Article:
These are recipes from my notebook. These are liqueurs that I have made in the past, occasionally including variations, preparation notes and tasting notes. Many of these recipes originated in other books, but often I have made them my own over time.
Many years ago, I accidentally made an absolutely wonderful blueberry liqueur. And, like all great discoveries, I completely failed to write down the process I'd used to get to it. And I've been unable to recreate it since, until now.
Most blueberry recipes I've tried call for fresh berries and subtle spicing. And for me, they always come out anemic. I usually won't even bother bottling them, since I know I wouldn't want to serve them to anyone. But the very first recipe I made was hearty, thick, and over-the-top with cloves. It was a joy to sip.
So over the years I've been experimenting with mixes of wild and cultivated blueberries, fresh and frozen, and with the ratios of vodka, berries and syrup. It just never seemed to come out right. My try last December was pure chance. With, for some reason, no fresh blueberries available in the store, I bought a 16-ounce bag of frozen berries. We let them thaw completely, and then tossed them in the vodka with some lemon peel and too many cloves. Five months later, I've just bottled my one precious bottle, and it was wonderful.
But the alchemy, I think, comes from what happens to berries when they're frozen. They get pureeed, on a cellular level. All that water crystallizing pops all those little plant cells, and lots of microscopic structures get broken down. Some things get converted into sugars, too, but the real deal is that the berries turn mushy and break down, from a macroscopic perspective, quickly in vodka. And I think that that disintegration of the berry is what gives this liqueur all its body. It's a keeper. And maybe if I can make enough of it, we'll call it a signature flavor.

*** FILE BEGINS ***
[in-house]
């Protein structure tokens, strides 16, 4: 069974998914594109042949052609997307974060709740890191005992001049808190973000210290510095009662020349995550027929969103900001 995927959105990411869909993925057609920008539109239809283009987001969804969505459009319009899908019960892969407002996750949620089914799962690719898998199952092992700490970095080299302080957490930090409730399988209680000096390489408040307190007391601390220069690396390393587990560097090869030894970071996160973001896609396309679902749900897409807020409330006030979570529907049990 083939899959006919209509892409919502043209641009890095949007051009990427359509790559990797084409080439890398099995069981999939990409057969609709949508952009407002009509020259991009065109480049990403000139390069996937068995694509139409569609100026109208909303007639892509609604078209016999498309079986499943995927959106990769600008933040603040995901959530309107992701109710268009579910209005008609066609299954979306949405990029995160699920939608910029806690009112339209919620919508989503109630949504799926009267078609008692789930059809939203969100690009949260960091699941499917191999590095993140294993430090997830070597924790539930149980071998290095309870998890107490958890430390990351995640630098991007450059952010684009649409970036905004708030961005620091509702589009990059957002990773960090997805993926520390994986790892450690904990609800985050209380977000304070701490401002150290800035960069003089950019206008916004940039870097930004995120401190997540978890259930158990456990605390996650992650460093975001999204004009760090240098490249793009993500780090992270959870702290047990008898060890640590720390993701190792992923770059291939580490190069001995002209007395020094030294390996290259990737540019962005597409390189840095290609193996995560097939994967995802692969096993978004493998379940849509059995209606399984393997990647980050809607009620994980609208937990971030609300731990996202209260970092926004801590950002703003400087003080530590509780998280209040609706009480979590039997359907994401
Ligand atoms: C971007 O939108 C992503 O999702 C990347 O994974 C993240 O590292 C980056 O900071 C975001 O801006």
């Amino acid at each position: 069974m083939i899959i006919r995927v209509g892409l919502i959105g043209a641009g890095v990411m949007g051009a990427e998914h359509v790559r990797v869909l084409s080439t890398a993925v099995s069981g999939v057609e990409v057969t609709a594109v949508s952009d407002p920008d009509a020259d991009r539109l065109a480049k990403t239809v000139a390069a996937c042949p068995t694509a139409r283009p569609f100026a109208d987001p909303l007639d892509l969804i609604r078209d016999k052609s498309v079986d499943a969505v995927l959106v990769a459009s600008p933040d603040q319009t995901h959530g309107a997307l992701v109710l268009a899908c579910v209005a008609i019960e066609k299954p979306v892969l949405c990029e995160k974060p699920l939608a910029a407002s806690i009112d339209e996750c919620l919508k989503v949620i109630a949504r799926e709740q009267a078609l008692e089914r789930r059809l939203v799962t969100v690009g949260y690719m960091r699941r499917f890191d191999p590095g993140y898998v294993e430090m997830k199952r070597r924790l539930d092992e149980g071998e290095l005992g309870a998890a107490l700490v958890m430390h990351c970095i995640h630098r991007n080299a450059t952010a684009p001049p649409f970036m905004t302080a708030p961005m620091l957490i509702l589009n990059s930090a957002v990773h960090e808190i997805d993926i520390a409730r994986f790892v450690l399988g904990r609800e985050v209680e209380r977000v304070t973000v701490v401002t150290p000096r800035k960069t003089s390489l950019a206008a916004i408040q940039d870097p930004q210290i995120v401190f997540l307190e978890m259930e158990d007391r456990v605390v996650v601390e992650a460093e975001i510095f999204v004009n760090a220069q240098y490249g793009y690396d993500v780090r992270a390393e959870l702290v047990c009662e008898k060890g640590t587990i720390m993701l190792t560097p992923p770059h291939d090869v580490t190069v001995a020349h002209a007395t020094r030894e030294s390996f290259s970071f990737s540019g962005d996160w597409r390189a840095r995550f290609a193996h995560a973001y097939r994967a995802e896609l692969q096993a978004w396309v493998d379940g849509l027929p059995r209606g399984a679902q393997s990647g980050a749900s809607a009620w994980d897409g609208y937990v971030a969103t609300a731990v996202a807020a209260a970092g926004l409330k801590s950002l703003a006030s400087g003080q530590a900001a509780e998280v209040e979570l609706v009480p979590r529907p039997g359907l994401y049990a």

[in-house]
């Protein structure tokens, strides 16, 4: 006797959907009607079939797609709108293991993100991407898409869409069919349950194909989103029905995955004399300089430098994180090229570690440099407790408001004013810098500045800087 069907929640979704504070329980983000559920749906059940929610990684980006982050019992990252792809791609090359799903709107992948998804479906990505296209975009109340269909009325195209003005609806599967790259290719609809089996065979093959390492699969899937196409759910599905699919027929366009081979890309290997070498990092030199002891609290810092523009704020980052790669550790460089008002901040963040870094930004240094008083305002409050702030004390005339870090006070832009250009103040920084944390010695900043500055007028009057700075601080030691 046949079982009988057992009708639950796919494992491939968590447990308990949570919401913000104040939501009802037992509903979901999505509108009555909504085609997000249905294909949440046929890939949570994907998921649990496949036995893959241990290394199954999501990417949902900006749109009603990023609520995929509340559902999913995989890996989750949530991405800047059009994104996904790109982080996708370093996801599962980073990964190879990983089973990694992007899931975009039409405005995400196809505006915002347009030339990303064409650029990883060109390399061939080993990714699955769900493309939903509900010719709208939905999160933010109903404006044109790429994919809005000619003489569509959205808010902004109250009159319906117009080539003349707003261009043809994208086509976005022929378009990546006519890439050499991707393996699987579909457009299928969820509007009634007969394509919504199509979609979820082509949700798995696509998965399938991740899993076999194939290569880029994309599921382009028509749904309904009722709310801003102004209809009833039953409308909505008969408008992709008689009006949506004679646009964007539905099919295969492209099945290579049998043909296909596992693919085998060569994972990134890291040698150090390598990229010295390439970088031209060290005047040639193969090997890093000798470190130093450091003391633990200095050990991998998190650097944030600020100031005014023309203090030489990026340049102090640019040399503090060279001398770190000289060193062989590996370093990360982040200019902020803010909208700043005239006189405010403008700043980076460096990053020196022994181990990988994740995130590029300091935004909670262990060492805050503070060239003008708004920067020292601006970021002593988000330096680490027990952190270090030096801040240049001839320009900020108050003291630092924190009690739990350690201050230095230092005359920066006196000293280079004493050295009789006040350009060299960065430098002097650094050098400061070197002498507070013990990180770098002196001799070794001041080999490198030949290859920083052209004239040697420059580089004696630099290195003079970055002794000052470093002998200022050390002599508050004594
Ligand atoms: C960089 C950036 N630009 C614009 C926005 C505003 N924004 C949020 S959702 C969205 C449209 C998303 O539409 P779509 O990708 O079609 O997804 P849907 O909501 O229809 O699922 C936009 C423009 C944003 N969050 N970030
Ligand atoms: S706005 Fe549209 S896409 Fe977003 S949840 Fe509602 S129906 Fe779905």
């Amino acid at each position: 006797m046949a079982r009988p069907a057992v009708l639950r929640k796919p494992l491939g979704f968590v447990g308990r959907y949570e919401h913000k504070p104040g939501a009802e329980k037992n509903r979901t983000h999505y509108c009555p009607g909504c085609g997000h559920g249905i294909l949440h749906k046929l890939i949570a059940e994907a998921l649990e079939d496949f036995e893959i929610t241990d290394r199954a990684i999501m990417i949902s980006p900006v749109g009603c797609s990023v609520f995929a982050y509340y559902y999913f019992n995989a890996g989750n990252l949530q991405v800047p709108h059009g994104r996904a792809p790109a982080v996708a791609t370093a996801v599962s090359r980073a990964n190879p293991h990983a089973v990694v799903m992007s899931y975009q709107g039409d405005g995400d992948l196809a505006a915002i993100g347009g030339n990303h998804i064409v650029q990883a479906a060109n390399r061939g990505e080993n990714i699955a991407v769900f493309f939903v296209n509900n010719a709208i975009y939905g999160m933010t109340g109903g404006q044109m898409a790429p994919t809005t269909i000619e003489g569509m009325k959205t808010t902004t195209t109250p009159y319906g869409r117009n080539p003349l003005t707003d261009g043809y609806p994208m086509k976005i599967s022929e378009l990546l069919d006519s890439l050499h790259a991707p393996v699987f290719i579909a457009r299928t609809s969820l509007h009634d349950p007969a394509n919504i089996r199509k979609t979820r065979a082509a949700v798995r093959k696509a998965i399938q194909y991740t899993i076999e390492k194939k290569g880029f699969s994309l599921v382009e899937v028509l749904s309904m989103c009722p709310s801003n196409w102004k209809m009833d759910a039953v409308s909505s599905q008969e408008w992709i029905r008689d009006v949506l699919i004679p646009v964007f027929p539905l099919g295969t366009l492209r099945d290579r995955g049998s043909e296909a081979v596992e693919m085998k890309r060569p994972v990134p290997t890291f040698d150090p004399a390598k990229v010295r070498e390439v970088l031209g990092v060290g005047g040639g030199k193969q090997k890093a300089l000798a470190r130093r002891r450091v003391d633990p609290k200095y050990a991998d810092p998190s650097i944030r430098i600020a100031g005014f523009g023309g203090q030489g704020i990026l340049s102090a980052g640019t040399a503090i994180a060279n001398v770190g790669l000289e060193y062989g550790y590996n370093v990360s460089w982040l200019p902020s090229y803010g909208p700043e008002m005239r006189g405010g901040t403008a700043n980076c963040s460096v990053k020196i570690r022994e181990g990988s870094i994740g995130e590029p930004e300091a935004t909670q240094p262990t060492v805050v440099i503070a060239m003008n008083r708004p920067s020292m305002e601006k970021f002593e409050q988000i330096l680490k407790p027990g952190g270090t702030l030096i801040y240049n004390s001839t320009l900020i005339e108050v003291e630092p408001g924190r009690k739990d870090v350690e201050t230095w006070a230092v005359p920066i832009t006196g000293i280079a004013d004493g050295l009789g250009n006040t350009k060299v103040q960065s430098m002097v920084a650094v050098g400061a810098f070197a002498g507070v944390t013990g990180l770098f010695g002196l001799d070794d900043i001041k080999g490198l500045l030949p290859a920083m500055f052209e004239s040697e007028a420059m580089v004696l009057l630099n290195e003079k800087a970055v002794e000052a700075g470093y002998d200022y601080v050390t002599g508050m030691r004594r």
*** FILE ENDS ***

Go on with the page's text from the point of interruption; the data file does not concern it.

Let blueberries completely thaw. Pour berries and any juice from the bag into a bowl. Crush with a fork, and put in a 1-liter jar. Add vodka, lemon peel and cloves. Steep for 3 months, shaking gently every couple of days to prevent settling.
Strain and filter. Add syrup to liqueur, and age for at least 1 month. I aged for almost 3 months, but it looked good to go sooner. I just got distracted. When bottling, filter again.
Yeah, it's an amazingly simple recipe considering how long it took me to recreate it, but I had to first get overmy preconception that fresh berries would be even better. You might try dropping the sugar just a little, but altogether it was a delight tasting it today. I'm looking forward to serving it.
measurement (unless stated otherwise)
|1 cup = 8 ounces =
||1 quart = 32 ounces =
|1 tbsp (tablespoon) =
1/2 ounce = 15ml
||1 fifth = 25.6 ounces = 750ml|
|1 tsp (teaspoon) =
1/6 ounce = 5ml
||1 pint = 16 ounces =